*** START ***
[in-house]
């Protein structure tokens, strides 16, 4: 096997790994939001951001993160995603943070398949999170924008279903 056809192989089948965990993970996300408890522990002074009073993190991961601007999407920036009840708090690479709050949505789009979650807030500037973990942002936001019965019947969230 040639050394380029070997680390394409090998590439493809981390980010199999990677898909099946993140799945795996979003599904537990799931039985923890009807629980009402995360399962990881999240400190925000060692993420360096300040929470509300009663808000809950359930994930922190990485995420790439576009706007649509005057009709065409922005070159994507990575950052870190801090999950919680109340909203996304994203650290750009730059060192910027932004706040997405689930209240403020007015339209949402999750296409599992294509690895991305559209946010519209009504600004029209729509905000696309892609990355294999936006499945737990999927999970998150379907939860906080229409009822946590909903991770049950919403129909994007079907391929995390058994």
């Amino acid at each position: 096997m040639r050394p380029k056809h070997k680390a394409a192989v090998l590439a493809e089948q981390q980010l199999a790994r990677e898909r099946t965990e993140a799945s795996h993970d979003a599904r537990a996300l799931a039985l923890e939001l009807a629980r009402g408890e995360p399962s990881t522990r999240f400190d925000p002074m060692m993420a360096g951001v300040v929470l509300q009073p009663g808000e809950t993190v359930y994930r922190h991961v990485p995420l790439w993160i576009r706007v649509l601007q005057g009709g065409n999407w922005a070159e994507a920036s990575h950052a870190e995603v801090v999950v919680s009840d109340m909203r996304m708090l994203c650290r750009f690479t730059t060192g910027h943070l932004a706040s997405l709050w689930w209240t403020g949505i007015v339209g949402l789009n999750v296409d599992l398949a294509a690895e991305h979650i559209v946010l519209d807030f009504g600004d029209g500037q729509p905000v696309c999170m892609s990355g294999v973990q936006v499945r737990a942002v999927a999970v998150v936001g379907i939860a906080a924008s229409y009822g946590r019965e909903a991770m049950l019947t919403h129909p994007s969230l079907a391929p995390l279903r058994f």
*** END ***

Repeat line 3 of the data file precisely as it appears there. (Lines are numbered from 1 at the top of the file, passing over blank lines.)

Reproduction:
């Amino acid at each position: 096997m040639r050394p380029k056809h070997k680390a394409a192989v090998l590439a493809e089948q981390q980010l199999a790994r990677e898909r099946t965990e993140a799945s795996h993970d979003a599904r537990a996300l799931a039985l923890e939001l009807a629980r009402g408890e995360p399962s990881t522990r999240f400190d925000p002074m060692m993420a360096g951001v300040v929470l509300q009073p009663g808000e809950t993190v359930y994930r922190h991961v990485p995420l790439w993160i576009r706007v649509l601007q005057g009709g065409n999407w922005a070159e994507a920036s990575h950052a870190e995603v801090v999950v919680s009840d109340m909203r996304m708090l994203c650290r750009f690479t730059t060192g910027h943070l932004a706040s997405l709050w689930w209240t403020g949505i007015v339209g949402l789009n999750v296409d599992l398949a294509a690895e991305h979650i559209v946010l519209d807030f009504g600004d029209g500037q729509p905000v696309c999170m892609s990355g294999v973990q936006v499945r737990a942002v999927a999970v998150v936001g379907i939860a906080a924008s229409y009822g946590r019965e909903a991770m049950l019947t919403h129909p994007s969230l079907a391929p995390l279903r058994f």